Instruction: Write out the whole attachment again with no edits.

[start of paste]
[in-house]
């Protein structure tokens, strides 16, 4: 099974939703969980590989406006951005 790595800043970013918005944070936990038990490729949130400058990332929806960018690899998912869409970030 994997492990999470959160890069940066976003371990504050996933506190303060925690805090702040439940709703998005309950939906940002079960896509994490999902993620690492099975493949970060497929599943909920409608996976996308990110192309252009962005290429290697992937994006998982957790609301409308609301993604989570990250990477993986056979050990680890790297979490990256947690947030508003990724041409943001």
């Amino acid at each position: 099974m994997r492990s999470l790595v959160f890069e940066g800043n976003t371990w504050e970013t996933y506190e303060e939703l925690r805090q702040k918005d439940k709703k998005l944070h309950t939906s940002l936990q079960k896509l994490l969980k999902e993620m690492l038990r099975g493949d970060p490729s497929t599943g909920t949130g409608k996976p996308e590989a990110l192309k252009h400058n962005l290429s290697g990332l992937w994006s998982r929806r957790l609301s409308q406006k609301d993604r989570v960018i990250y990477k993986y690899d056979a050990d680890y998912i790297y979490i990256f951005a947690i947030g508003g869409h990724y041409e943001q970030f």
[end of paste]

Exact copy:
[in-house]
């Protein structure tokens, strides 16, 4: 099974939703969980590989406006951005 790595800043970013918005944070936990038990490729949130400058990332929806960018690899998912869409970030 994997492990999470959160890069940066976003371990504050996933506190303060925690805090702040439940709703998005309950939906940002079960896509994490999902993620690492099975493949970060497929599943909920409608996976996308990110192309252009962005290429290697992937994006998982957790609301409308609301993604989570990250990477993986056979050990680890790297979490990256947690947030508003990724041409943001």
């Amino acid at each position: 099974m994997r492990s999470l790595v959160f890069e940066g800043n976003t371990w504050e970013t996933y506190e303060e939703l925690r805090q702040k918005d439940k709703k998005l944070h309950t939906s940002l936990q079960k896509l994490l969980k999902e993620m690492l038990r099975g493949d970060p490729s497929t599943g909920t949130g409608k996976p996308e590989a990110l192309k252009h400058n962005l290429s290697g990332l992937w994006s998982r929806r957790l609301s409308q406006k609301d993604r989570v960018i990250y990477k993986y690899d056979a050990d680890y998912i790297y979490i990256f951005a947690i947030g508003g869409h990724y041409e943001q970030f």